Resistor Noise can be Deafening, and Hard to Reduce


My low-noise amplifier is not low noise enough. What am I doing wrong?

RAQ:  Issue 25


It may not be the amplifier causing the trouble; analyze where the noise is actually coming from. A typical operational amplifier circuit contains six uncorrelated noise sources (the smaller ones can usually be disregarded1). The amplifier itself has three separate noise sources: a voltage noise source appears differentially across the inputs; and current noise sources appear in series with both inverting and non-inverting inputs. Remarkably often the problem is not the amplifier, though, but the thermal noise generated by one or more of the three resistors that set the amplifier gain and provide bias current compensation. Analog Devices has over sixty types of op amps whose voltage noise is less than that of a 1 kΩ resistor RAQ: Issue 25 Equation 1.

This answer is rarely popular; it is far more satisfactory to blame an imperfect amplifier and replace it with a better one than to admit that there is a fundamental problem with apparently simple components such as resistors. In fact, a remarkably common response to a diagnosis of resistor noise is to seek a source of "good" resistors, with "good" being defined as without thermal noise.

This is impossible. The basic physics of resistance shows2 that the random thermal movement of charge carriers in a conductor always produces electrical noise of value RAQ: Issue 25 Equation 2 where k is Boltzmann's Constant (1.38065 x 10-23 J/K), T is the absolute temperature, B is the bandwidth and R the resistance. (We often express this noise in terms of spectral density, making the voltage noise RAQ: Issue 25 Equation 3.

Such noise is known as thermal noise, or Johnson noise, after John B. Johnson (Bell Telephone Laboratories – 1928), who was the first person to observe it. It might more properly be named Johnson/Nyquist noise as it was Harry Nyquist (also at Bell Laboratories) who explained the physical basis of Johnson's observation.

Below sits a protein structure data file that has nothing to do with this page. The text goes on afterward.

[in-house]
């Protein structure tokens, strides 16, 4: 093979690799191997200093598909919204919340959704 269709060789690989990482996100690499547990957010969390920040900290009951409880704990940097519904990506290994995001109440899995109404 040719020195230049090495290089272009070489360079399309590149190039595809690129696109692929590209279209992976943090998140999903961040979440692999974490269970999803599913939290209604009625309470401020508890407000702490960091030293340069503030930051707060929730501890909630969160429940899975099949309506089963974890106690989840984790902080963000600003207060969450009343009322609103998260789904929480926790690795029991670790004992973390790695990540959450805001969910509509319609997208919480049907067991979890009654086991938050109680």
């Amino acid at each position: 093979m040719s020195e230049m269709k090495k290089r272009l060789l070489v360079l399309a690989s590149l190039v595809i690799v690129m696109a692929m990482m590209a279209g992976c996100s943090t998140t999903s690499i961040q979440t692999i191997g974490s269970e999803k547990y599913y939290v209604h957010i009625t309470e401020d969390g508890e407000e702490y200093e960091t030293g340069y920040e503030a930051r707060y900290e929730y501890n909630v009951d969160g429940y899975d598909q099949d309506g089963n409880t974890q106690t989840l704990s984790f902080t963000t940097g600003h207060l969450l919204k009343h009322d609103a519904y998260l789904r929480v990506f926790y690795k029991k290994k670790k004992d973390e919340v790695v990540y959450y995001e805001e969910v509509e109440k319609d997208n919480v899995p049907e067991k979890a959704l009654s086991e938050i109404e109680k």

So anywhere at all that there is resistance in a circuit, whether it is carrying current or not, there is a noise generator with an output voltage noise spectral density of RAQ: Issue 25 Equation 4. We can reduce the noise by reducing the resistance (this may increase current and/or power consumption), but reducing the temperature is not usually practicable (if we cool a resistor from room temperature (298K) to liquid nitrogen temperature (77K), its noise voltage is still more than half its room temperature value). And, of course, we can't change Boltzmann's Constant because Professor Boltzmann is dead3.

Any noise source less than 1/3 the magnitude of the largest can be ignored for most practical purposes.

Died 5 September 1906 at Diuno near Trieste, buried Zentralfriedhof, Vienna.



James Bryant

James Bryant was a European applications manager at Analog Devices from 1982 to his retirement in 2009 and he still writes and consults for the company. He holds a degree in physics and philosophy from the University of Leeds and is also C.Eng., EurEng., MIET, and an FBIS. In addition to his passion for engineering, James is a radio ham and holds the call sign G4CLF.